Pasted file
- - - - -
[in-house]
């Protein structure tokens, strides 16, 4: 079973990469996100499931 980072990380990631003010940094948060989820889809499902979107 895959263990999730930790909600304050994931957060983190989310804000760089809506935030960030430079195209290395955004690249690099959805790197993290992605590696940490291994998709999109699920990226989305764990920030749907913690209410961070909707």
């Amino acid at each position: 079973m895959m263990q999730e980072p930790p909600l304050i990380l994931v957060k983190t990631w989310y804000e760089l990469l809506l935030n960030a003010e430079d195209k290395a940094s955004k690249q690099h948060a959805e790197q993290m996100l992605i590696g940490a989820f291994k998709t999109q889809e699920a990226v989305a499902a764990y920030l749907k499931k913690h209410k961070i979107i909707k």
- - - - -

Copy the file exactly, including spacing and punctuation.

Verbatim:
[in-house]
């Protein structure tokens, strides 16, 4: 079973990469996100499931 980072990380990631003010940094948060989820889809499902979107 895959263990999730930790909600304050994931957060983190989310804000760089809506935030960030430079195209290395955004690249690099959805790197993290992605590696940490291994998709999109699920990226989305764990920030749907913690209410961070909707």
């Amino acid at each position: 079973m895959m263990q999730e980072p930790p909600l304050i990380l994931v957060k983190t990631w989310y804000e760089l990469l809506l935030n960030a003010e430079d195209k290395a940094s955004k690249q690099h948060a959805e790197q993290m996100l992605i590696g940490a989820f291994k998709t999109q889809e699920a990226v989305a499902a764990y920030l749907k499931k913690h209410k961070i979107i909707k």